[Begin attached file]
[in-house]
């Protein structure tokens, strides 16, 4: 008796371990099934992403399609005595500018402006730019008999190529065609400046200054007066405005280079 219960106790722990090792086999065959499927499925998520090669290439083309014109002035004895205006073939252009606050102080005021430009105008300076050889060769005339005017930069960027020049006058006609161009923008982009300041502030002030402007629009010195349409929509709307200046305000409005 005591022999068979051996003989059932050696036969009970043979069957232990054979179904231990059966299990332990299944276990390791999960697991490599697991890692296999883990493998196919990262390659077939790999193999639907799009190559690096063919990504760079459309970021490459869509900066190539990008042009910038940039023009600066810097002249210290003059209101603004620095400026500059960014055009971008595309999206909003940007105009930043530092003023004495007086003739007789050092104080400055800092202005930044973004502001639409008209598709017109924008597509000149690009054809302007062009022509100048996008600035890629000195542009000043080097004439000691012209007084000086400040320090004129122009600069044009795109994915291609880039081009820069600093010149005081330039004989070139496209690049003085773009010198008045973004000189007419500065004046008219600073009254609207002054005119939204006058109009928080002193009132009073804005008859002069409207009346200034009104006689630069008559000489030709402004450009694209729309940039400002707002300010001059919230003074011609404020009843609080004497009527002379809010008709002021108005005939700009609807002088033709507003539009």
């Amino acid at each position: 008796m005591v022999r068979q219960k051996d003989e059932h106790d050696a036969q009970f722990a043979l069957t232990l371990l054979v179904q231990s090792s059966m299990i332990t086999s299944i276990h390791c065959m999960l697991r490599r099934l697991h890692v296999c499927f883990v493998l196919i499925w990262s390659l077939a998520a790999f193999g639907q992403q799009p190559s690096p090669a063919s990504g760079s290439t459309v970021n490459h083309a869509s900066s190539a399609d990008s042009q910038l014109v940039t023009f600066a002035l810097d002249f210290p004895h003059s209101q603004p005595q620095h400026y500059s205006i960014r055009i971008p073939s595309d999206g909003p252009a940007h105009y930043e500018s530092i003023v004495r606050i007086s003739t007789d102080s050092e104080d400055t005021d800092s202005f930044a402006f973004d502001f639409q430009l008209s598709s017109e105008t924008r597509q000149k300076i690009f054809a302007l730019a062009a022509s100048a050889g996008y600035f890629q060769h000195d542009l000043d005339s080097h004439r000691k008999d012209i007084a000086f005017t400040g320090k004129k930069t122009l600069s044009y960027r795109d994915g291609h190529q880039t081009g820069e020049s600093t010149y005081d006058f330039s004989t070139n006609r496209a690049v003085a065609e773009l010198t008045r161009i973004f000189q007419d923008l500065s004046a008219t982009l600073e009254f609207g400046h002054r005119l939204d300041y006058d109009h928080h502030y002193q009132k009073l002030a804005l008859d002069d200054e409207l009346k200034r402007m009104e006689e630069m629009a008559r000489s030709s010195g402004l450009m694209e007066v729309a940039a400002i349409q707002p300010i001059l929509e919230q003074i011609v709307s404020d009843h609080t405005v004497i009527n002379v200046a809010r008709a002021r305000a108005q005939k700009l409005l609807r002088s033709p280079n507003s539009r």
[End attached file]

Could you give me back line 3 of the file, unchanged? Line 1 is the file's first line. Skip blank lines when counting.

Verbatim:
């Amino acid at each position: 008796m005591v022999r068979q219960k051996d003989e059932h106790d050696a036969q009970f722990a043979l069957t232990l371990l054979v179904q231990s090792s059966m299990i332990t086999s299944i276990h390791c065959m999960l697991r490599r099934l697991h890692v296999c499927f883990v493998l196919i499925w990262s390659l077939a998520a790999f193999g639907q992403q799009p190559s690096p090669a063919s990504g760079s290439t459309v970021n490459h083309a869509s900066s190539a399609d990008s042009q910038l014109v940039t023009f600066a002035l810097d002249f210290p004895h003059s209101q603004p005595q620095h400026y500059s205006i960014r055009i971008p073939s595309d999206g909003p252009a940007h105009y930043e500018s530092i003023v004495r606050i007086s003739t007789d102080s050092e104080d400055t005021d800092s202005f930044a402006f973004d502001f639409q430009l008209s598709s017109e105008t924008r597509q000149k300076i690009f054809a302007l730019a062009a022509s100048a050889g996008y600035f890629q060769h000195d542009l000043d005339s080097h004439r000691k008999d012209i007084a000086f005017t400040g320090k004129k930069t122009l600069s044009y960027r795109d994915g291609h190529q880039t081009g820069e020049s600093t010149y005081d006058f330039s004989t070139n006609r496209a690049v003085a065609e773009l010198t008045r161009i973004f000189q007419d923008l500065s004046a008219t982009l600073e009254f609207g400046h002054r005119l939204d300041y006058d109009h928080h502030y002193q009132k009073l002030a804005l008859d002069d200054e409207l009346k200034r402007m009104e006689e630069m629009a008559r000489s030709s010195g402004l450009m694209e007066v729309a940039a400002i349409q707002p300010i001059l929509e919230q003074i011609v709307s404020d009843h609080t405005v004497i009527n002379v200046a809010r008709a002021r305000a108005q005939k700009l409005l609807r002088s033709p280079n507003s539009r």